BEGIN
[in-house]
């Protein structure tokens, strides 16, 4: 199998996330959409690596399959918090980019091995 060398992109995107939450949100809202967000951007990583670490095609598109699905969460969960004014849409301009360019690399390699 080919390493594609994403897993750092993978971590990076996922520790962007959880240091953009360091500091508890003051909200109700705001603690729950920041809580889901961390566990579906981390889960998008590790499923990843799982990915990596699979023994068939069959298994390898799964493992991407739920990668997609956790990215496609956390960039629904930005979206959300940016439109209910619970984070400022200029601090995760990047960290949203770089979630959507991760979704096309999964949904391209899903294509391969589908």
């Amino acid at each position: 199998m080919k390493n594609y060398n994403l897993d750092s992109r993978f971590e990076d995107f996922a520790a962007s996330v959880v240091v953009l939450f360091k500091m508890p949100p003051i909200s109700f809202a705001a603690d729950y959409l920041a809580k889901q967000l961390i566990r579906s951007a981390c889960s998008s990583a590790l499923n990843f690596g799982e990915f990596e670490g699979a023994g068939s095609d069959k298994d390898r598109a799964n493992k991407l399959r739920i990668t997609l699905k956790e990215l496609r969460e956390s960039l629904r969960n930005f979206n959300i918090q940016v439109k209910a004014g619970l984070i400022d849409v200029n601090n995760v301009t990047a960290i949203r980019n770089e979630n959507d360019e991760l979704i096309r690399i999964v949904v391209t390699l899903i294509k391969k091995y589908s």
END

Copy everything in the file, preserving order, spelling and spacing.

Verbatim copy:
[in-house]
């Protein structure tokens, strides 16, 4: 199998996330959409690596399959918090980019091995 060398992109995107939450949100809202967000951007990583670490095609598109699905969460969960004014849409301009360019690399390699 080919390493594609994403897993750092993978971590990076996922520790962007959880240091953009360091500091508890003051909200109700705001603690729950920041809580889901961390566990579906981390889960998008590790499923990843799982990915990596699979023994068939069959298994390898799964493992991407739920990668997609956790990215496609956390960039629904930005979206959300940016439109209910619970984070400022200029601090995760990047960290949203770089979630959507991760979704096309999964949904391209899903294509391969589908």
């Amino acid at each position: 199998m080919k390493n594609y060398n994403l897993d750092s992109r993978f971590e990076d995107f996922a520790a962007s996330v959880v240091v953009l939450f360091k500091m508890p949100p003051i909200s109700f809202a705001a603690d729950y959409l920041a809580k889901q967000l961390i566990r579906s951007a981390c889960s998008s990583a590790l499923n990843f690596g799982e990915f990596e670490g699979a023994g068939s095609d069959k298994d390898r598109a799964n493992k991407l399959r739920i990668t997609l699905k956790e990215l496609r969460e956390s960039l629904r969960n930005f979206n959300i918090q940016v439109k209910a004014g619970l984070i400022d849409v200029n601090n995760v301009t990047a960290i949203r980019n770089e979630n959507d360019e991760l979704i096309r690399i999964v949904v391209t390699l899903i294509k391969k091995y589908s």